Recently, New South Wales had its fifth election since 1988 in which shrill law and order promises – tougher sentencing, more police, and the like – constituted the most prominent feature of the major parties’ campaigns. During those fifteen years, NSW witnessed its biggest prison-building programme in more than a century and a rise of more than fifty per cent in its prison population. An obvious lesson is that prison-building programmes and rising criminal justice expenditures do not reduce crime or enhance feelings of public safety and confidence in legal institutions, and that those who argue otherwise are chasing phantoms. Yet the terms of political discourse around law and order seem to be impervious to the facts. What would commonly be taken as incontrovertible evidence of the failure or limits of a policy in other areas yields more of the same in relation to crime control, such is the treadmill of penal populism.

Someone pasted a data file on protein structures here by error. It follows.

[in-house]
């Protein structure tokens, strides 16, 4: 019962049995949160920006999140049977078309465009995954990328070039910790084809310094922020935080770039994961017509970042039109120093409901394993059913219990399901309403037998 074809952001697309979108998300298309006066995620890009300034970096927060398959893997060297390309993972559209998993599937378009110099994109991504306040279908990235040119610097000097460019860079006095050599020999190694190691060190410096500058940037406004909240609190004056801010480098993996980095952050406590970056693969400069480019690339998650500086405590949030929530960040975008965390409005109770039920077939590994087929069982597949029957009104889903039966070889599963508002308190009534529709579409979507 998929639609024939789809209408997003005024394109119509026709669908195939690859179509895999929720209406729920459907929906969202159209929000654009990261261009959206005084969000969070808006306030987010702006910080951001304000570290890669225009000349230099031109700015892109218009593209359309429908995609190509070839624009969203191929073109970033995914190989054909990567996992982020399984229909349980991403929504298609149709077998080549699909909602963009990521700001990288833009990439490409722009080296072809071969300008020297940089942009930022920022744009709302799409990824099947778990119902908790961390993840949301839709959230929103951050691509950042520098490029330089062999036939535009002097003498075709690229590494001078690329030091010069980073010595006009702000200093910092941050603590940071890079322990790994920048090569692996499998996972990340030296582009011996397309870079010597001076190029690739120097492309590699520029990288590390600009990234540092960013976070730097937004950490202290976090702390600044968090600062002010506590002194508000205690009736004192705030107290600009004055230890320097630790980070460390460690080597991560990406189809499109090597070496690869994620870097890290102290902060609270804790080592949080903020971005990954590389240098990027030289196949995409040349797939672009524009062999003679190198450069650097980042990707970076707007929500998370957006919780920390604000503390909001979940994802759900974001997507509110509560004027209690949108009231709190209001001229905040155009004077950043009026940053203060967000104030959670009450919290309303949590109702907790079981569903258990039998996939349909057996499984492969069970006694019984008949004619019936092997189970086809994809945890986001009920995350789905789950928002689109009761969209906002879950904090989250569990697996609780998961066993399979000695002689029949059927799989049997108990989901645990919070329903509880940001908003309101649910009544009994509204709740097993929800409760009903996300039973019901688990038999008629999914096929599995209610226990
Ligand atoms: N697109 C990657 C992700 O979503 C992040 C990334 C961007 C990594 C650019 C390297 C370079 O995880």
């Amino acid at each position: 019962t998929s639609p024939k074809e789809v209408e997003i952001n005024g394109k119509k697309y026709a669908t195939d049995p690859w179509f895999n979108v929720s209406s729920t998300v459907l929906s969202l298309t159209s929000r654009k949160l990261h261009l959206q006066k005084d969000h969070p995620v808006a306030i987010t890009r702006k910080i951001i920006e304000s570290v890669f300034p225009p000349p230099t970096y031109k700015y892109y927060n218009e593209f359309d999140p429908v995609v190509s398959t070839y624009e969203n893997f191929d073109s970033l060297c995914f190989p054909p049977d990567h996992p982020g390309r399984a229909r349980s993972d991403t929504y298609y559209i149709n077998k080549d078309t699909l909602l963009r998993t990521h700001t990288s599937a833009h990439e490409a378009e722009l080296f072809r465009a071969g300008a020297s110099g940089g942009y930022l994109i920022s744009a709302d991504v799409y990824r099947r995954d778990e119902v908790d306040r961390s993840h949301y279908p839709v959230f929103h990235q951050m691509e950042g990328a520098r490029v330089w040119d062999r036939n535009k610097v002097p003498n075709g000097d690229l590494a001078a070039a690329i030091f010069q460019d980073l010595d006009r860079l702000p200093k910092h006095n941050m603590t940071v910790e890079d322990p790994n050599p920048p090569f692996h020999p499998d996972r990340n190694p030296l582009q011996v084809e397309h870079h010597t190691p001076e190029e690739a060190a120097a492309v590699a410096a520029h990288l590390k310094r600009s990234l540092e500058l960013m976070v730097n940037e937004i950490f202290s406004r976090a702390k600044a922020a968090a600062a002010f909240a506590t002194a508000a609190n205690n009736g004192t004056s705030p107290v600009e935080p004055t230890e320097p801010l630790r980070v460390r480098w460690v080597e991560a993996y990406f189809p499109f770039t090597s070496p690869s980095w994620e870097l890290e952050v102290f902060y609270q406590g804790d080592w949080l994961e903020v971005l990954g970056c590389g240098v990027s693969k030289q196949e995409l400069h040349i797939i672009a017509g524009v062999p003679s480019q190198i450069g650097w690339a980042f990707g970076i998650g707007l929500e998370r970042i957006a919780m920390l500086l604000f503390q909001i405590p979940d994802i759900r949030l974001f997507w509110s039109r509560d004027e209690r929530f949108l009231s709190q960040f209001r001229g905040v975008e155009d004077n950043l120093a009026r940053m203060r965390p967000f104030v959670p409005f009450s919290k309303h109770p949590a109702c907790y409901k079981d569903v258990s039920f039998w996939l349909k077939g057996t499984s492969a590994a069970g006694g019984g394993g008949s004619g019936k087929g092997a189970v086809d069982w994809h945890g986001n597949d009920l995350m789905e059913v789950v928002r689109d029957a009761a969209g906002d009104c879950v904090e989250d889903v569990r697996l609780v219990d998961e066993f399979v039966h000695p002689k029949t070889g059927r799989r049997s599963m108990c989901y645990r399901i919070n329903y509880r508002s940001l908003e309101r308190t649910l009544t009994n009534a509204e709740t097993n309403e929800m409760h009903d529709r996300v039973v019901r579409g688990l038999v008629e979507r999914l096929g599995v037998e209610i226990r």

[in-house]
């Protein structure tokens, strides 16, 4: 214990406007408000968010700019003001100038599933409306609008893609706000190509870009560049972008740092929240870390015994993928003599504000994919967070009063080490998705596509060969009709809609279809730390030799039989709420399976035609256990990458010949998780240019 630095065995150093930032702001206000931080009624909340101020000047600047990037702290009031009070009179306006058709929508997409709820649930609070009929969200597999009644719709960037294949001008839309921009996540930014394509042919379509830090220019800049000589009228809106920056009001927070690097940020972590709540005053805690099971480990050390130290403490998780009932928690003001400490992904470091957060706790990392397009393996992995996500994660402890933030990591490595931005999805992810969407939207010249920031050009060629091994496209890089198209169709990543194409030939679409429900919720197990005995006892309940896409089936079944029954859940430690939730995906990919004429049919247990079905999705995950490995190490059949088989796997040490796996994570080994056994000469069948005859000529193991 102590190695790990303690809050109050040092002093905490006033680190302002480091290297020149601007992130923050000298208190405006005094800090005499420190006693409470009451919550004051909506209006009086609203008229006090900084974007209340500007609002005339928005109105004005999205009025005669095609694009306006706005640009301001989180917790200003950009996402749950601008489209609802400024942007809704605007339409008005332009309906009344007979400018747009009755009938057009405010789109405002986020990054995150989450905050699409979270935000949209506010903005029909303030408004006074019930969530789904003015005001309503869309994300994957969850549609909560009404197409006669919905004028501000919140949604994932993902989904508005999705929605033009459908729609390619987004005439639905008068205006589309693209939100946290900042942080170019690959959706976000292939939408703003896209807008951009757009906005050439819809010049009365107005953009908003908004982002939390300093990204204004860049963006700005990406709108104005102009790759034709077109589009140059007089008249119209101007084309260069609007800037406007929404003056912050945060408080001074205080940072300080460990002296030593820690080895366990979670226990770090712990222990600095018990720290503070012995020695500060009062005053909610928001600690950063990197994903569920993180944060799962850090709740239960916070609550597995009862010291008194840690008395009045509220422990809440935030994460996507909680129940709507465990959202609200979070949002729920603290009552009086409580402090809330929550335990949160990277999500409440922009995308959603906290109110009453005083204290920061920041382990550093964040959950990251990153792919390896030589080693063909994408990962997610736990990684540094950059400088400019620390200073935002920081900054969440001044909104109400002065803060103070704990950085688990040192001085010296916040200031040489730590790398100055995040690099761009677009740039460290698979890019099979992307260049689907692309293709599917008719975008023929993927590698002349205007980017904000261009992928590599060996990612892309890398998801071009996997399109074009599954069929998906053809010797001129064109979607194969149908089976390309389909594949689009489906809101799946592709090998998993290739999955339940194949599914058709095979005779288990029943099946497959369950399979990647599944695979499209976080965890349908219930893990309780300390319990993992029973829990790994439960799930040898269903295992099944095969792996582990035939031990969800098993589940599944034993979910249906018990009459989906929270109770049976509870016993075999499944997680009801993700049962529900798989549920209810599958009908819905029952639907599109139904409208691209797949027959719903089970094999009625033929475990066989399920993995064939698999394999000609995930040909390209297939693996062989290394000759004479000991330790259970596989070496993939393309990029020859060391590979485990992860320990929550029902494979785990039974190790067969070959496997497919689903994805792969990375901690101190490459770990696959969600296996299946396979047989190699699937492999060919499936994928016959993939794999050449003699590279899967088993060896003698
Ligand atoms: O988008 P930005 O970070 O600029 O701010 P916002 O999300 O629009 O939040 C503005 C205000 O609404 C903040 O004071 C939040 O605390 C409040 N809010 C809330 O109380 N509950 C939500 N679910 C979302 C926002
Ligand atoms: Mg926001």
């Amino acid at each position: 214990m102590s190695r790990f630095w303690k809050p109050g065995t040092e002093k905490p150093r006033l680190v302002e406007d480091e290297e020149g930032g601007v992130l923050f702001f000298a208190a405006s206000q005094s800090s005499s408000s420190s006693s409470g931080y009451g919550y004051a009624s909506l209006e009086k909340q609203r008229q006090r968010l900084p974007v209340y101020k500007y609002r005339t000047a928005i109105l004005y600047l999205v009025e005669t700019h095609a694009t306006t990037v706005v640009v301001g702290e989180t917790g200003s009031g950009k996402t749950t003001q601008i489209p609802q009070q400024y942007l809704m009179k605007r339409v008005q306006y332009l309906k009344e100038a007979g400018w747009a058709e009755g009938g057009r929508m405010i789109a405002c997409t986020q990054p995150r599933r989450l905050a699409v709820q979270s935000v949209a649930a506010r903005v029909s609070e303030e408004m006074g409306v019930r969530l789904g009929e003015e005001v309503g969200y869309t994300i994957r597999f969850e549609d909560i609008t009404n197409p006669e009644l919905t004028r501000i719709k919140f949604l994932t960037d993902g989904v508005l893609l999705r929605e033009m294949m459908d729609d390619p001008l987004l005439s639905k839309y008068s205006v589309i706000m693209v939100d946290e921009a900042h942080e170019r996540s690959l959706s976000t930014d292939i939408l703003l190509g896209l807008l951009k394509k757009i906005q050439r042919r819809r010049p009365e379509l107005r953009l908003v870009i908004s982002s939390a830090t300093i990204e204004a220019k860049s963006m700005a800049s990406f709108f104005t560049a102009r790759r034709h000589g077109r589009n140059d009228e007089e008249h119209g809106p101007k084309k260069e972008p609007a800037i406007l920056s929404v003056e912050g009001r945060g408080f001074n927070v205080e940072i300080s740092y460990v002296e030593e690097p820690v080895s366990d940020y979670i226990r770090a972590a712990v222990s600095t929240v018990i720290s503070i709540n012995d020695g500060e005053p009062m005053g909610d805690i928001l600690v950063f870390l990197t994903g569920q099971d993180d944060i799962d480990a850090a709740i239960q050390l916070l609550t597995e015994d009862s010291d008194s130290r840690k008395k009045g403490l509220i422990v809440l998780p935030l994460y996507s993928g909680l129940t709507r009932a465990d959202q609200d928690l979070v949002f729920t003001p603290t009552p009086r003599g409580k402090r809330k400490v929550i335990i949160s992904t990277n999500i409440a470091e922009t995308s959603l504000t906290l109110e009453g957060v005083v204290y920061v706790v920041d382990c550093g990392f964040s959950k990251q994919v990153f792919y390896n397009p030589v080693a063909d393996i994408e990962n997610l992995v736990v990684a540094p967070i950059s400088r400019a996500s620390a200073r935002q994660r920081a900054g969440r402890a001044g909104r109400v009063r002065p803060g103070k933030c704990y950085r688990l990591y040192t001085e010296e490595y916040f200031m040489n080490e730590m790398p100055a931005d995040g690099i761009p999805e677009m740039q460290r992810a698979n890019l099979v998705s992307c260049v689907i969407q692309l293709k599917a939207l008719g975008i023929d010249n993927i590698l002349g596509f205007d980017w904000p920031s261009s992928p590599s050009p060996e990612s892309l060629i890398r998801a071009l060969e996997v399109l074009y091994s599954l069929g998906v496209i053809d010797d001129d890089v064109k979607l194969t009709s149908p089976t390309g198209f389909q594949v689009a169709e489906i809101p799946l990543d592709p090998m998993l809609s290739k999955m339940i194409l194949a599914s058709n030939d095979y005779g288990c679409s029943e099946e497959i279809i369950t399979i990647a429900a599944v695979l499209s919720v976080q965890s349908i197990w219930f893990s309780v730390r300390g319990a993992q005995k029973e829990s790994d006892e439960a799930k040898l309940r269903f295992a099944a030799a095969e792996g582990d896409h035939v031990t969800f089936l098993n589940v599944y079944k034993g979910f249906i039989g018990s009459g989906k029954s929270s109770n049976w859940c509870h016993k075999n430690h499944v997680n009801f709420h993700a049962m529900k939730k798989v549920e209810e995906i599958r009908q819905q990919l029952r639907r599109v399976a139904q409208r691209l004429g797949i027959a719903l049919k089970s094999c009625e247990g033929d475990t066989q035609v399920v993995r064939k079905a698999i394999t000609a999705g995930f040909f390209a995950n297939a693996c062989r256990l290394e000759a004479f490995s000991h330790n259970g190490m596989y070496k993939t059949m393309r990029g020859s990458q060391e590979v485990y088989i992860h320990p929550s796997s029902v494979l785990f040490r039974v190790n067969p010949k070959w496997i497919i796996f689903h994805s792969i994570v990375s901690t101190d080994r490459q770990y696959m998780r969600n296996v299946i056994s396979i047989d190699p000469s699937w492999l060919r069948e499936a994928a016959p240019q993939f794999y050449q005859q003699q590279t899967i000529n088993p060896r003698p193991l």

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Ever since Federation, Australians have heard of the Boer War, as they have heard of the Wars of the Roses. As to deep understanding, they have as much about the one war as about the other. As a ‘Matric’ student in 1939, I had for my Commercial Practice teacher a Boer War veteran – lean, tall, bowlegged – every schoolboy’s image of our horsemen who had taught the Empire’s enemies such a lesson in South Africa. Beguiled by eager juvenile diversionists, he would treat us to ten minutes of soldier anecdotes, straight from his saddle forty years earlier.

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Amanda Laugesen’s Convict Words is a dictionary of the characteristic or salient words of early colonial discourse, the lexis of the convict system and transportation, which survived until 1840 in New South Wales, 1852 in Van Diemen’s Land, and 1868 in Western Australia. It is not immediately clear what sort of readership is envisaged for the book. It would not occur to many people interested in Australian colonial history to address the subject through the words the actors in that history used, and the book does not directly answer most of the questions the enquirer might have in mind, unless of course it were convictism itself. As for word-buffs, the limited range of the target lexis – convict words in this narrow sense, and not necessarily Australianisms – may not have suggested itself as an engrossing topic.